VLAN ACLs are often also referred to as VLAN access-maps. When we want to filter traffic from one VLAN to other and from one VLAN to other world we can use ACLs and several other methods.
But what if we want to filter traffic within the same VLAN. That is where the VLAN ACLs come handy and help us achieve this purpose.
Let us take the topology example as below –
In the above topology all the Routers simulate the end-hosts and are on same VLAN 10. Switch is acting as a simple L2 switch with all the ports connecting to routers in same VLAN 10.
Initially we can ping from one router to another as all are in the same VLAN.
Now let us say we want to filter traffic within the same VLAN so that R1 and R3 aren’t able to reach R2. And to achieve this we will have to configure VACL as below on switch:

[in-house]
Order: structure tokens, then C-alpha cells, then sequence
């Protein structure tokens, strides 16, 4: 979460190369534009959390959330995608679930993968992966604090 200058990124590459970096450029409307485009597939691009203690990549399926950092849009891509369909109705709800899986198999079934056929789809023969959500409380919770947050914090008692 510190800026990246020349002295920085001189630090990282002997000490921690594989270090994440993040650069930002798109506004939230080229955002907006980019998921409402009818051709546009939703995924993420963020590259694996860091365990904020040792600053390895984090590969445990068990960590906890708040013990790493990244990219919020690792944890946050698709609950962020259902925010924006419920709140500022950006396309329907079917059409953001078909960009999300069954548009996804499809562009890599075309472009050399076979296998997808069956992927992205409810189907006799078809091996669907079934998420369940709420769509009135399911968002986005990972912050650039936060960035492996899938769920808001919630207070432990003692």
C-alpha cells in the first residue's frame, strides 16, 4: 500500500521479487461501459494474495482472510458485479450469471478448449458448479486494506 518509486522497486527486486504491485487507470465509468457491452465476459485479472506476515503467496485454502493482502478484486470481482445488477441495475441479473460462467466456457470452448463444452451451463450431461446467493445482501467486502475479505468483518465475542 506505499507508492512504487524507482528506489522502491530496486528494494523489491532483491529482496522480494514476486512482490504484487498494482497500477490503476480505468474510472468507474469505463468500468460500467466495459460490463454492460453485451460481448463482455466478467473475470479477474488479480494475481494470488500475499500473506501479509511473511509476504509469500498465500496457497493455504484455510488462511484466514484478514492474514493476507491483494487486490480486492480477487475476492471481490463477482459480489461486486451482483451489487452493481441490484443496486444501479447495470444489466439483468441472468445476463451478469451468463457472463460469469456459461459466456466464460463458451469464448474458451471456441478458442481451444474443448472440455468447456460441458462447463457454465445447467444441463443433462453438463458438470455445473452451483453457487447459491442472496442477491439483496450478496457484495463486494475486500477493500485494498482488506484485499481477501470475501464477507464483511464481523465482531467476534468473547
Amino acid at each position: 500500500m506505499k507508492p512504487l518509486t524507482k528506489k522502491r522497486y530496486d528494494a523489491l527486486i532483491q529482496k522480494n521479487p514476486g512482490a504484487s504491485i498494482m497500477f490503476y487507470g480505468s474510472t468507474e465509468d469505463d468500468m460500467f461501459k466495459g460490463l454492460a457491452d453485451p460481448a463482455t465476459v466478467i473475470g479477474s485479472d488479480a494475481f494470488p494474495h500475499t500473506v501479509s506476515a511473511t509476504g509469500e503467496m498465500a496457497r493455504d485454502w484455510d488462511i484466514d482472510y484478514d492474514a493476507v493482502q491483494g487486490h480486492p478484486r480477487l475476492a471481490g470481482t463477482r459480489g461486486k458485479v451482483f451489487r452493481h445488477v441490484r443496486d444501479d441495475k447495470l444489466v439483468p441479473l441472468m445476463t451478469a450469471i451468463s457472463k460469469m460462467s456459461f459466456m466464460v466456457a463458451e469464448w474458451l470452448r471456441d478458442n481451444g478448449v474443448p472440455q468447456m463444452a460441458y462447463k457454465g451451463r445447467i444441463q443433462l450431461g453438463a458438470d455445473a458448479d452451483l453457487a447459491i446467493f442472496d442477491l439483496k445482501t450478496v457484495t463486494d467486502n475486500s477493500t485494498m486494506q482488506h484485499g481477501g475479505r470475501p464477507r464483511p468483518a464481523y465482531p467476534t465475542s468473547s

Sequence number 10 will look for traffic that matches access-list 101. All traffic that is permitted in access-list 101 will match here. The action is to drop this traffic.Sequence number 20 doesn’t have a match statement so everything will match, the action is to forward traffic.As a result all traffic from any host to destination IP address 10.0.0.2 will be dropped, everything else will be forwarded.
Last step is to apply this ACL to VLAN in which you want to filter the traffic.
As a result the traffic from R1 & R3 to R2 will be blocked and dropped.